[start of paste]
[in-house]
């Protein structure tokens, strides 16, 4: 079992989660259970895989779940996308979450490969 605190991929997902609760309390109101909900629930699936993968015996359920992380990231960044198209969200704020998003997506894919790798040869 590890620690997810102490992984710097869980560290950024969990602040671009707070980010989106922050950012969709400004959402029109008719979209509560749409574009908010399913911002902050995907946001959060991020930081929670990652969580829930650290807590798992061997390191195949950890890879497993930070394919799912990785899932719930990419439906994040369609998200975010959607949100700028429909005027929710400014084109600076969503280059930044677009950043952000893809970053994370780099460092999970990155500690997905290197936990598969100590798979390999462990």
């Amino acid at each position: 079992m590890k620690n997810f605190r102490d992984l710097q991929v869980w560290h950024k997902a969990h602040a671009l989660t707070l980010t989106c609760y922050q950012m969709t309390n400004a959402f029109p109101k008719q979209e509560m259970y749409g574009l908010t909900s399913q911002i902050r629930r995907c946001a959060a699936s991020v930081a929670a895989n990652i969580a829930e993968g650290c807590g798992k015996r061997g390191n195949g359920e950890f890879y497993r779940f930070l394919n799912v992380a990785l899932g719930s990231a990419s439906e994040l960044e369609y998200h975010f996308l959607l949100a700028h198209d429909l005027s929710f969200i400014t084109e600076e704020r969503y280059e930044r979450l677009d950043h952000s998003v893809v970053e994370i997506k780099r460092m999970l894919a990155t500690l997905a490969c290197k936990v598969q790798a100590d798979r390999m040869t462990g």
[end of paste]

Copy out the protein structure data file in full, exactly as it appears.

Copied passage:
[in-house]
């Protein structure tokens, strides 16, 4: 079992989660259970895989779940996308979450490969 605190991929997902609760309390109101909900629930699936993968015996359920992380990231960044198209969200704020998003997506894919790798040869 590890620690997810102490992984710097869980560290950024969990602040671009707070980010989106922050950012969709400004959402029109008719979209509560749409574009908010399913911002902050995907946001959060991020930081929670990652969580829930650290807590798992061997390191195949950890890879497993930070394919799912990785899932719930990419439906994040369609998200975010959607949100700028429909005027929710400014084109600076969503280059930044677009950043952000893809970053994370780099460092999970990155500690997905290197936990598969100590798979390999462990």
């Amino acid at each position: 079992m590890k620690n997810f605190r102490d992984l710097q991929v869980w560290h950024k997902a969990h602040a671009l989660t707070l980010t989106c609760y922050q950012m969709t309390n400004a959402f029109p109101k008719q979209e509560m259970y749409g574009l908010t909900s399913q911002i902050r629930r995907c946001a959060a699936s991020v930081a929670a895989n990652i969580a829930e993968g650290c807590g798992k015996r061997g390191n195949g359920e950890f890879y497993r779940f930070l394919n799912v992380a990785l899932g719930s990231a990419s439906e994040l960044e369609y998200h975010f996308l959607l949100a700028h198209d429909l005027s929710f969200i400014t084109e600076e704020r969503y280059e930044r979450l677009d950043h952000s998003v893809v970053e994370i997506k780099r460092m999970l894919a990155t500690l997905a490969c290197k936990v598969q790798a100590d798979r390999m040869t462990g």